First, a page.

Chervil – Anthriscuc cerefolium.

This rewarding herb to grow looks like a ferny parsley: the soft anise-tasting leaves go well with chives, parsley and tarragon, making a beautifully balanced combination of flavours.

If using chervil in hot sauces it should be added at the last minute so as not to lose its delicate flavour. Added to salad leaves it adds a delicate flavour.

The Romans first taught us to use this herb of the Umbelliferae family, which symbolises new life and is therefore linked with Easter.

Medicinally, chervil has traditionally been valued as a blood purifier and for its beneficial effect on the kidneys. By eating some of the leaves daily, certain ‘hardening’ conditions will be eased, such as rheumatic tendencies or gout.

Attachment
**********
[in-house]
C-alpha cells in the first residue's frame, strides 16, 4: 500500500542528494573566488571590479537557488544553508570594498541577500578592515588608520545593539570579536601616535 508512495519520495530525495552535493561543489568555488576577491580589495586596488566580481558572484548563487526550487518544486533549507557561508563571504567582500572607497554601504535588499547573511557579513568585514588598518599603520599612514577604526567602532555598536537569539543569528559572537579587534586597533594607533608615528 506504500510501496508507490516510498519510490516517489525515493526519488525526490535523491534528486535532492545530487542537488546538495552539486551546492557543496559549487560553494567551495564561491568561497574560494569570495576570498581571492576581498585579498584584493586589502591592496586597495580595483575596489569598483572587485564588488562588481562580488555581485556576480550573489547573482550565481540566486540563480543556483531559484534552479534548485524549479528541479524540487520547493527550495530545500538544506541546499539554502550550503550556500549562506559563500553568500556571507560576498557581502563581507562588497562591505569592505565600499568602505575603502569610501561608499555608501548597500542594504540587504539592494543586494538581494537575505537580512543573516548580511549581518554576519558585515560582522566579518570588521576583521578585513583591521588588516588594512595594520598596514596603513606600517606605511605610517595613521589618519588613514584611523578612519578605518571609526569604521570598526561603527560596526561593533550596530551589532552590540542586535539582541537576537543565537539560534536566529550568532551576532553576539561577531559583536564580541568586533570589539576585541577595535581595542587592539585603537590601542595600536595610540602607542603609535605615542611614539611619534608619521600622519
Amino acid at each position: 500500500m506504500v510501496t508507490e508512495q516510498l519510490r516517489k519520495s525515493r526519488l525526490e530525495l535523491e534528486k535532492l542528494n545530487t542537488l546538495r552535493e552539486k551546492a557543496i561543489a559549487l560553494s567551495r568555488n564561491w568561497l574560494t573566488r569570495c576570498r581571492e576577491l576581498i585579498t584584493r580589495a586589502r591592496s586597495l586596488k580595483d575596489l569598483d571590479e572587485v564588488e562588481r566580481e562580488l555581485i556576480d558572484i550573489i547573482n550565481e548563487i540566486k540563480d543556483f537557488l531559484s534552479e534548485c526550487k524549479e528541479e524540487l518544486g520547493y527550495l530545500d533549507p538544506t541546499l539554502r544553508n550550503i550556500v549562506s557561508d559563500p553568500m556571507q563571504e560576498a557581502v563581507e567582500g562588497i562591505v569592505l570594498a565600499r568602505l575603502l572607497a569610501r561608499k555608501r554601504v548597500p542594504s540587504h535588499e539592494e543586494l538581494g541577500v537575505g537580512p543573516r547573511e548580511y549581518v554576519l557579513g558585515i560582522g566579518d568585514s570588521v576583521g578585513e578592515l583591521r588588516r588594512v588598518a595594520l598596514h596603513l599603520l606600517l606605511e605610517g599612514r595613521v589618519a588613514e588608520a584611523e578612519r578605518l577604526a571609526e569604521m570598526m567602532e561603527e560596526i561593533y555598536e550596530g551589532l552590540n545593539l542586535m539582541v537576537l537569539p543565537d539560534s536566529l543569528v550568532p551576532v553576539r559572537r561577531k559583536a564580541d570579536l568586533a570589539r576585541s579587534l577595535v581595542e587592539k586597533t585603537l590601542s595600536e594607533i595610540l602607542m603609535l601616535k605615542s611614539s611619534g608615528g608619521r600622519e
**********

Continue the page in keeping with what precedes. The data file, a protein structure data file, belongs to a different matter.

It has also been used as an eye wash to refresh tired eyes, while drinking a tea made from the fresh leaves of chervil is said to reduce high blood pressure. With is high content of bioflavonoids it aids the absorption of vitamins and minerals.

Although classed as a biennial, it is best treated as an annual and sown twice a year in spring and autumn where it is to grow. It flourishes just as lushly in spring as in summer, and will produce a successful crop if the plot is sheltered with part sun. It is not fussy about soil, but does like water, and if given these conditions will produce small white flowers.